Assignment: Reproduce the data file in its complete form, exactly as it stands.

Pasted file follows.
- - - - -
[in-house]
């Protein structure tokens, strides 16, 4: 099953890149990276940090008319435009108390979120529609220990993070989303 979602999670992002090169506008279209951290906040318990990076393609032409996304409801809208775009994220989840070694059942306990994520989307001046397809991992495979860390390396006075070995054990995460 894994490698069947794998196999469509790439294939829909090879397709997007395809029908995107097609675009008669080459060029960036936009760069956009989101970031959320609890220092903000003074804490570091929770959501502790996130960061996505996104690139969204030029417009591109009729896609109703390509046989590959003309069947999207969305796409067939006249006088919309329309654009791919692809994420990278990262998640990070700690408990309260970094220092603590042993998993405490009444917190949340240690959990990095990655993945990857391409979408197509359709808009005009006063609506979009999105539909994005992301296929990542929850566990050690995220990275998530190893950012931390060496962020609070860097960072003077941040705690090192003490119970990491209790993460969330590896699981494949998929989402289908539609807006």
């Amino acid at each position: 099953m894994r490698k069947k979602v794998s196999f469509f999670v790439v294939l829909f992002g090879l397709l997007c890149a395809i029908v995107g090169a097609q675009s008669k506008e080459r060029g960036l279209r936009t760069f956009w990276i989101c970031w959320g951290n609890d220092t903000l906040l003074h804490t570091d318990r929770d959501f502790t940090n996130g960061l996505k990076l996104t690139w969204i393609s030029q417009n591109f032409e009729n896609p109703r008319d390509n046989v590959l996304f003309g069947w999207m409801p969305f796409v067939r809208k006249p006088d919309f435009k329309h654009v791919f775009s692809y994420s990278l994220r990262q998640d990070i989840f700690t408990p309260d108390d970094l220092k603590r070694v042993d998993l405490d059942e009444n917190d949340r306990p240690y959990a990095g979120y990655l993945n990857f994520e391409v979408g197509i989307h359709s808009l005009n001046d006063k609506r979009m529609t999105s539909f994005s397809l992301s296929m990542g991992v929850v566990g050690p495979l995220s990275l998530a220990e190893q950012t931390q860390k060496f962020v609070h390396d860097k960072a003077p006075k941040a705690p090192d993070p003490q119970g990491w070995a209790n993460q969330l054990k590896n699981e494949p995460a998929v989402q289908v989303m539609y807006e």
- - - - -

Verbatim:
[in-house]
């Protein structure tokens, strides 16, 4: 099953890149990276940090008319435009108390979120529609220990993070989303 979602999670992002090169506008279209951290906040318990990076393609032409996304409801809208775009994220989840070694059942306990994520989307001046397809991992495979860390390396006075070995054990995460 894994490698069947794998196999469509790439294939829909090879397709997007395809029908995107097609675009008669080459060029960036936009760069956009989101970031959320609890220092903000003074804490570091929770959501502790996130960061996505996104690139969204030029417009591109009729896609109703390509046989590959003309069947999207969305796409067939006249006088919309329309654009791919692809994420990278990262998640990070700690408990309260970094220092603590042993998993405490009444917190949340240690959990990095990655993945990857391409979408197509359709808009005009006063609506979009999105539909994005992301296929990542929850566990050690995220990275998530190893950012931390060496962020609070860097960072003077941040705690090192003490119970990491209790993460969330590896699981494949998929989402289908539609807006």
């Amino acid at each position: 099953m894994r490698k069947k979602v794998s196999f469509f999670v790439v294939l829909f992002g090879l397709l997007c890149a395809i029908v995107g090169a097609q675009s008669k506008e080459r060029g960036l279209r936009t760069f956009w990276i989101c970031w959320g951290n609890d220092t903000l906040l003074h804490t570091d318990r929770d959501f502790t940090n996130g960061l996505k990076l996104t690139w969204i393609s030029q417009n591109f032409e009729n896609p109703r008319d390509n046989v590959l996304f003309g069947w999207m409801p969305f796409v067939r809208k006249p006088d919309f435009k329309h654009v791919f775009s692809y994420s990278l994220r990262q998640d990070i989840f700690t408990p309260d108390d970094l220092k603590r070694v042993d998993l405490d059942e009444n917190d949340r306990p240690y959990a990095g979120y990655l993945n990857f994520e391409v979408g197509i989307h359709s808009l005009n001046d006063k609506r979009m529609t999105s539909f994005s397809l992301s296929m990542g991992v929850v566990g050690p495979l995220s990275l998530a220990e190893q950012t931390q860390k060496f962020v609070h390396d860097k960072a003077p006075k941040a705690p090192d993070p003490q119970g990491w070995a209790n993460q969330l054990k590896n699981e494949p995460a998929v989402q289908v989303m539609y807006e």